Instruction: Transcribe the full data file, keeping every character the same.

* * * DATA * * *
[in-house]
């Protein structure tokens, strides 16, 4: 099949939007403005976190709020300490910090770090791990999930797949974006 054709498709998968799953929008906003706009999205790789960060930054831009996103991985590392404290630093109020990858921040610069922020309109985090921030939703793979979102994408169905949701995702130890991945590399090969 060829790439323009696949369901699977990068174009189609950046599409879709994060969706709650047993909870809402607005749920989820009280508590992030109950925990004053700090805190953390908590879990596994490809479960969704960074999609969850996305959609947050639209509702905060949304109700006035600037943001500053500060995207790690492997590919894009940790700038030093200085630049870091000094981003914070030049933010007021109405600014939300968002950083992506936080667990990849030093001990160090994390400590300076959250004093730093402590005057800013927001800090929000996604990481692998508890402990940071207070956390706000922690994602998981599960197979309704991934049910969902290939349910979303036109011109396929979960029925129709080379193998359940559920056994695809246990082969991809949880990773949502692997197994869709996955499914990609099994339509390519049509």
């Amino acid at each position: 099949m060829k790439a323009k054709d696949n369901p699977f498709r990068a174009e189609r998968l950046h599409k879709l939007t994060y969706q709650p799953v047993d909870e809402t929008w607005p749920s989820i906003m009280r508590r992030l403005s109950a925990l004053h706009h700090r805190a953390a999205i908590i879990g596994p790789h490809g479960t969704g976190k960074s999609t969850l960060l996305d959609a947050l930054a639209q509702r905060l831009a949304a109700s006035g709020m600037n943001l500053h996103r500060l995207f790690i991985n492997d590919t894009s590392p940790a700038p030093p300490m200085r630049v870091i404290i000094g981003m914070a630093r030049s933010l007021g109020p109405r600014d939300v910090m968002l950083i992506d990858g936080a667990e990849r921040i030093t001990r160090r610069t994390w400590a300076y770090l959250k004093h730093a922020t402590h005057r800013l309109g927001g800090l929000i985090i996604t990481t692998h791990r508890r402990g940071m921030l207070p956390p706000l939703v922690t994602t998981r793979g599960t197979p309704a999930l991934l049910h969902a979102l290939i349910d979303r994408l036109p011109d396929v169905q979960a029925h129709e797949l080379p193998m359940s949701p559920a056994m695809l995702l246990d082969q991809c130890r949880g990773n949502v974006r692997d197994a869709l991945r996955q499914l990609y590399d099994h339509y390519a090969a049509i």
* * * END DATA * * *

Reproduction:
[in-house]
């Protein structure tokens, strides 16, 4: 099949939007403005976190709020300490910090770090791990999930797949974006 054709498709998968799953929008906003706009999205790789960060930054831009996103991985590392404290630093109020990858921040610069922020309109985090921030939703793979979102994408169905949701995702130890991945590399090969 060829790439323009696949369901699977990068174009189609950046599409879709994060969706709650047993909870809402607005749920989820009280508590992030109950925990004053700090805190953390908590879990596994490809479960969704960074999609969850996305959609947050639209509702905060949304109700006035600037943001500053500060995207790690492997590919894009940790700038030093200085630049870091000094981003914070030049933010007021109405600014939300968002950083992506936080667990990849030093001990160090994390400590300076959250004093730093402590005057800013927001800090929000996604990481692998508890402990940071207070956390706000922690994602998981599960197979309704991934049910969902290939349910979303036109011109396929979960029925129709080379193998359940559920056994695809246990082969991809949880990773949502692997197994869709996955499914990609099994339509390519049509």
């Amino acid at each position: 099949m060829k790439a323009k054709d696949n369901p699977f498709r990068a174009e189609r998968l950046h599409k879709l939007t994060y969706q709650p799953v047993d909870e809402t929008w607005p749920s989820i906003m009280r508590r992030l403005s109950a925990l004053h706009h700090r805190a953390a999205i908590i879990g596994p790789h490809g479960t969704g976190k960074s999609t969850l960060l996305d959609a947050l930054a639209q509702r905060l831009a949304a109700s006035g709020m600037n943001l500053h996103r500060l995207f790690i991985n492997d590919t894009s590392p940790a700038p030093p300490m200085r630049v870091i404290i000094g981003m914070a630093r030049s933010l007021g109020p109405r600014d939300v910090m968002l950083i992506d990858g936080a667990e990849r921040i030093t001990r160090r610069t994390w400590a300076y770090l959250k004093h730093a922020t402590h005057r800013l309109g927001g800090l929000i985090i996604t990481t692998h791990r508890r402990g940071m921030l207070p956390p706000l939703v922690t994602t998981r793979g599960t197979p309704a999930l991934l049910h969902a979102l290939i349910d979303r994408l036109p011109d396929v169905q979960a029925h129709e797949l080379p193998m359940s949701p559920a056994m695809l995702l246990d082969q991809c130890r949880g990773n949502v974006r692997d197994a869709l991945r996955q499914l990609y590399d099994h339509y390519a090969a049509i």